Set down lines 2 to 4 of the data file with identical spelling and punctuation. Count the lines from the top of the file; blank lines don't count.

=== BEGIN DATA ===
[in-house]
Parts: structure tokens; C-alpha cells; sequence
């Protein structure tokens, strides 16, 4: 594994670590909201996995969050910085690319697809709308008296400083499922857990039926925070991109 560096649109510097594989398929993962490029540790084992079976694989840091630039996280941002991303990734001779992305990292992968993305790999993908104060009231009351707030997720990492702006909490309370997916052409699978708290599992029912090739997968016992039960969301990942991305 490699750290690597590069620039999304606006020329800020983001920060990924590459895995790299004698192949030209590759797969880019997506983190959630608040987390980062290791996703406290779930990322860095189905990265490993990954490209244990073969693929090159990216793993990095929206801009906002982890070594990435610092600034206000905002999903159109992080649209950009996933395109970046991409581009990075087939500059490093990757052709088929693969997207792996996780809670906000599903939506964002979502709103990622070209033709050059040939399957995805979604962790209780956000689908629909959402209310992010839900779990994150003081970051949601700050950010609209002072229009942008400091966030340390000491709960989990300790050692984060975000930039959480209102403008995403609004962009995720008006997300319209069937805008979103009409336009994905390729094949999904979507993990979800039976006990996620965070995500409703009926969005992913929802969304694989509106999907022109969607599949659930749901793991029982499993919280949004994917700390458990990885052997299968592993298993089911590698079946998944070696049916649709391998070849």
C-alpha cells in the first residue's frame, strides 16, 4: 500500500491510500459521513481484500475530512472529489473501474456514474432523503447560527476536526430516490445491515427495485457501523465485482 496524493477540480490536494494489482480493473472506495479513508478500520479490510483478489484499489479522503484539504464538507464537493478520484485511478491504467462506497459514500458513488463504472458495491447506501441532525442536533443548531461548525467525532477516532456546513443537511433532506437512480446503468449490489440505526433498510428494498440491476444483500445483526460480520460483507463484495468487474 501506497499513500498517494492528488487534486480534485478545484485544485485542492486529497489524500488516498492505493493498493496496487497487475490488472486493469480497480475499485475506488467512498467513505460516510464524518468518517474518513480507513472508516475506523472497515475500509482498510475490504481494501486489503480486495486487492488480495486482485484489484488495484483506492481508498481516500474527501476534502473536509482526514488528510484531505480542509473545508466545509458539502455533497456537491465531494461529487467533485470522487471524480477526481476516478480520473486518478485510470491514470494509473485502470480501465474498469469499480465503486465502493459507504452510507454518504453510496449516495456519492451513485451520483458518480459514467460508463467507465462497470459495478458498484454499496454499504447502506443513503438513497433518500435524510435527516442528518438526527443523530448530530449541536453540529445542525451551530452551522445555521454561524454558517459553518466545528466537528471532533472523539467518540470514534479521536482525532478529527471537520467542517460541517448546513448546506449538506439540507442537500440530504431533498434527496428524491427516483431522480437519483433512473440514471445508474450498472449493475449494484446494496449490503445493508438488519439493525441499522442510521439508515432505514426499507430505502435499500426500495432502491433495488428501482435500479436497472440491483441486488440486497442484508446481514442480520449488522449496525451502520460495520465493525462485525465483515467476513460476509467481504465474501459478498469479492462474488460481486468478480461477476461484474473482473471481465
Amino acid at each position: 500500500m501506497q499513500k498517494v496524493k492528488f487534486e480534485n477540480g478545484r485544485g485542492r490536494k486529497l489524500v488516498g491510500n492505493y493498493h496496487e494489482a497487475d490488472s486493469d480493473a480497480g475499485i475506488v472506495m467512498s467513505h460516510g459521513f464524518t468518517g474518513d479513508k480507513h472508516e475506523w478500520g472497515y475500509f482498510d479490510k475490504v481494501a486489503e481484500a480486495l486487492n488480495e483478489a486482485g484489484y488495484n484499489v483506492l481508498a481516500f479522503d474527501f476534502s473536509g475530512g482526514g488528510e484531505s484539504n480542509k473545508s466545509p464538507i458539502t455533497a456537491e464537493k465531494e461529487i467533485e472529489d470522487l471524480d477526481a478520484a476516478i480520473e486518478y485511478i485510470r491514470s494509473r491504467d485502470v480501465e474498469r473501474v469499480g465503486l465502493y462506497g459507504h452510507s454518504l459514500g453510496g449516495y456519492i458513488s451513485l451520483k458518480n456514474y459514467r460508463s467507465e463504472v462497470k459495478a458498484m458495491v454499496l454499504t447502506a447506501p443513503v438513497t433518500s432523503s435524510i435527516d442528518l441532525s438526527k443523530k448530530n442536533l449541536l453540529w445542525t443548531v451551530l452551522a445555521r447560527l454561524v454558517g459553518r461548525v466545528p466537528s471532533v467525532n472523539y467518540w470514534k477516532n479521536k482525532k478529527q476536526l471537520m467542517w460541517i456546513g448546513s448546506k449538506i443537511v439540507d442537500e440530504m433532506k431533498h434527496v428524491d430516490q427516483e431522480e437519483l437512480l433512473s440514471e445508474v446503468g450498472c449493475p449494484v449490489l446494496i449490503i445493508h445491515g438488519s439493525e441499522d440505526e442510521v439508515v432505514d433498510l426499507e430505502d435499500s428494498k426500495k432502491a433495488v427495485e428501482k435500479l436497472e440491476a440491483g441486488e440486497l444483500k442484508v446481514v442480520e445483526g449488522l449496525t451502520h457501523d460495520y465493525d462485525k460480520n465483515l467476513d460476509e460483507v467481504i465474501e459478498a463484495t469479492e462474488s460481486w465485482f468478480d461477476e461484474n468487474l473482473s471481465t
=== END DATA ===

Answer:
Parts: structure tokens; C-alpha cells; sequence
């Protein structure tokens, strides 16, 4: 594994670590909201996995969050910085690319697809709308008296400083499922857990039926925070991109 560096649109510097594989398929993962490029540790084992079976694989840091630039996280941002991303990734001779992305990292992968993305790999993908104060009231009351707030997720990492702006909490309370997916052409699978708290599992029912090739997968016992039960969301990942991305 490699750290690597590069620039999304606006020329800020983001920060990924590459895995790299004698192949030209590759797969880019997506983190959630608040987390980062290791996703406290779930990322860095189905990265490993990954490209244990073969693929090159990216793993990095929206801009906002982890070594990435610092600034206000905002999903159109992080649209950009996933395109970046991409581009990075087939500059490093990757052709088929693969997207792996996780809670906000599903939506964002979502709103990622070209033709050059040939399957995805979604962790209780956000689908629909959402209310992010839900779990994150003081970051949601700050950010609209002072229009942008400091966030340390000491709960989990300790050692984060975000930039959480209102403008995403609004962009995720008006997300319209069937805008979103009409336009994905390729094949999904979507993990979800039976006990996620965070995500409703009926969005992913929802969304694989509106999907022109969607599949659930749901793991029982499993919280949004994917700390458990990885052997299968592993298993089911590698079946998944070696049916649709391998070849």
C-alpha cells in the first residue's frame, strides 16, 4: 500500500491510500459521513481484500475530512472529489473501474456514474432523503447560527476536526430516490445491515427495485457501523465485482 496524493477540480490536494494489482480493473472506495479513508478500520479490510483478489484499489479522503484539504464538507464537493478520484485511478491504467462506497459514500458513488463504472458495491447506501441532525442536533443548531461548525467525532477516532456546513443537511433532506437512480446503468449490489440505526433498510428494498440491476444483500445483526460480520460483507463484495468487474 501506497499513500498517494492528488487534486480534485478545484485544485485542492486529497489524500488516498492505493493498493496496487497487475490488472486493469480497480475499485475506488467512498467513505460516510464524518468518517474518513480507513472508516475506523472497515475500509482498510475490504481494501486489503480486495486487492488480495486482485484489484488495484483506492481508498481516500474527501476534502473536509482526514488528510484531505480542509473545508466545509458539502455533497456537491465531494461529487467533485470522487471524480477526481476516478480520473486518478485510470491514470494509473485502470480501465474498469469499480465503486465502493459507504452510507454518504453510496449516495456519492451513485451520483458518480459514467460508463467507465462497470459495478458498484454499496454499504447502506443513503438513497433518500435524510435527516442528518438526527443523530448530530449541536453540529445542525451551530452551522445555521454561524454558517459553518466545528466537528471532533472523539467518540470514534479521536482525532478529527471537520467542517460541517448546513448546506449538506439540507442537500440530504431533498434527496428524491427516483431522480437519483433512473440514471445508474450498472449493475449494484446494496449490503445493508438488519439493525441499522442510521439508515432505514426499507430505502435499500426500495432502491433495488428501482435500479436497472440491483441486488440486497442484508446481514442480520449488522449496525451502520460495520465493525462485525465483515467476513460476509467481504465474501459478498469479492462474488460481486468478480461477476461484474473482473471481465